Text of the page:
Scientists have been amazed to find that a group of lizards, preserved in amber for 20 million years, are identical to modern ones.
“These fossils were really surprising because of how much detail they contained, allowing us to see how these lizards would have looked in real life,” the study’s lead author Dr Emma Sherratt of the University of New England in Australia, told reporters.
The anolis lizards from the island of Hispaniola were preserved in remarkable detail, even down to their colour.
“Most of ours had full skeletons, and details of the skin were impressed on the amber, providing very detailed images of tiny scales on the body and on the sticky toe pads,” she told the ABC.
“You could have taken a lizard today, embedded it resin and it would have looked like one of these creatures. That’s how realistic and modern they look.”
DNA studies show that the 400 species of anolis lizards across the islands of the Caribbean began colonising the region about 40 million years ago, and quickly adapted to most habitats, with their body shapes, leg length, and the scales on their toe pads adapting to suit each niche.
Using x-ray microcomputer tomography to produce three dimensional reconstructions of the fossils inside their amber cocoons, the researchers showed that the diversity of lizards that resulted 20 million years ago is the same seen today.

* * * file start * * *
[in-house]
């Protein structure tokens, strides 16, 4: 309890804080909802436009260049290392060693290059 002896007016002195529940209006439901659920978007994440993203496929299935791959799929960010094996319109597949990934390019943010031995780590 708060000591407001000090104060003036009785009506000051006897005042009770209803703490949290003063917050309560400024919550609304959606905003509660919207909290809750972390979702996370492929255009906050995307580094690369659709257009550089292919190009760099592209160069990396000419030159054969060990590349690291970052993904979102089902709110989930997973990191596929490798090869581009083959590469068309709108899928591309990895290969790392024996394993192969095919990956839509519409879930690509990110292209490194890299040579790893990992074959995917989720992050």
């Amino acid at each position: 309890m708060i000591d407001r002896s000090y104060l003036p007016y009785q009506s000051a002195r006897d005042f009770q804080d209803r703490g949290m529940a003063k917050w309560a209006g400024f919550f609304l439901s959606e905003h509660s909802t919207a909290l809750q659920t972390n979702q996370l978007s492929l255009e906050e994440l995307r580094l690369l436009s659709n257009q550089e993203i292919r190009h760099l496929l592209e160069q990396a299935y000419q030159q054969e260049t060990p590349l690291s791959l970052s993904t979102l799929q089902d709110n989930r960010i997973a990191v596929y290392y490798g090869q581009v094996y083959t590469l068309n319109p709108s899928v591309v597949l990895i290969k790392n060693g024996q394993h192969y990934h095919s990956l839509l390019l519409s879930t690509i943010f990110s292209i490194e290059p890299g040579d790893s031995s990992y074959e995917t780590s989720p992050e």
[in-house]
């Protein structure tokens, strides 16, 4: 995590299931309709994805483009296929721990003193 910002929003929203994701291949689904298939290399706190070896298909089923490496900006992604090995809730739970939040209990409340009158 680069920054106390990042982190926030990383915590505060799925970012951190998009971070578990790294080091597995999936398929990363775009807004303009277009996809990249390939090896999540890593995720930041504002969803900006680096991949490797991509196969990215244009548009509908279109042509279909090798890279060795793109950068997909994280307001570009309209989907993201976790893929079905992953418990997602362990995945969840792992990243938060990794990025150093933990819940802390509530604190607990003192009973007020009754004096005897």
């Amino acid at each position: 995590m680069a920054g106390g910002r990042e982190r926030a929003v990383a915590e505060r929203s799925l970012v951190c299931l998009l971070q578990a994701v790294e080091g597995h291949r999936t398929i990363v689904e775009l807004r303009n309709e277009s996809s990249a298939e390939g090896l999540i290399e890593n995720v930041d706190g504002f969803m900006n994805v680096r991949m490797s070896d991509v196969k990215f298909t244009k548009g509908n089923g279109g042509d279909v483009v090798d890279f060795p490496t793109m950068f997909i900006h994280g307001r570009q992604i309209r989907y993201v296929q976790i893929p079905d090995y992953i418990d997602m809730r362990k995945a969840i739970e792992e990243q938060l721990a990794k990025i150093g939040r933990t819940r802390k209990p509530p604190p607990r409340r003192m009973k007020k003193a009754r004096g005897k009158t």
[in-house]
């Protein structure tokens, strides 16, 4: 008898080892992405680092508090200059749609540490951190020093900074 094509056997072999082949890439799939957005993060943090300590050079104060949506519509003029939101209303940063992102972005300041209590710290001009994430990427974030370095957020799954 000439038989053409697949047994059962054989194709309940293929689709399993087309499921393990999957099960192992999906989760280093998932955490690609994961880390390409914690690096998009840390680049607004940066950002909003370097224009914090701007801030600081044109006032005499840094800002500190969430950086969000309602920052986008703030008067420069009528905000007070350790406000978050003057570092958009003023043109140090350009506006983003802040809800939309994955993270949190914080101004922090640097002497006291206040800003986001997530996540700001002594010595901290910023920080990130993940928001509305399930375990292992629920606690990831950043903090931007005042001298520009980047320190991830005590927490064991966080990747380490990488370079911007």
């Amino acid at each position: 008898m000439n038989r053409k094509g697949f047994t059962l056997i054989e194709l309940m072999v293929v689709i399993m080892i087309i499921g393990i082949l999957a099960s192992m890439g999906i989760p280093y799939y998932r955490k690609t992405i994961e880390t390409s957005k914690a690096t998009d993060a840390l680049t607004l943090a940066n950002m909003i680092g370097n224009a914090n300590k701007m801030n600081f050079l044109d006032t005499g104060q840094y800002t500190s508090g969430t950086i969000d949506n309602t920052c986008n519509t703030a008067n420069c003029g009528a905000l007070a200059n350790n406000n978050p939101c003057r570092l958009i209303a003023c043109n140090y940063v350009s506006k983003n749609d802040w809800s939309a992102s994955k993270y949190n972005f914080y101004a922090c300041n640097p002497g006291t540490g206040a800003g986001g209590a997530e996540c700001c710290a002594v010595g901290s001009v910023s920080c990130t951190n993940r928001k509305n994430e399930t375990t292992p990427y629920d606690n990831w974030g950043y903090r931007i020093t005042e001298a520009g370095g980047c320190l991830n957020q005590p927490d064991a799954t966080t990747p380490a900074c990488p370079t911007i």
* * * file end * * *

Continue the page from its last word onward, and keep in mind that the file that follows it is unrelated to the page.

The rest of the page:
“Given we see the same range of morphological features this means the community of lizards has remained unchanged all this time,” says Sherratt.
The research was reported in Proceedings of the National Academy of Sciences.
Bill Condie is a science journalist based in Adelaide, Australia.
Read science facts, not fiction...
There’s never been a more important time to explain the facts, cherish evidence-based knowledge and to showcase the latest scientific, technological and engineering breakthroughs. Cosmos is published by The Royal Institution of Australia, a charity dedicated to connecting people with the world of science. Financial contributions, however big or small, help us provide access to trusted science information at a time when the world needs it most. Please support us by making a donation or purchasing a subscription today.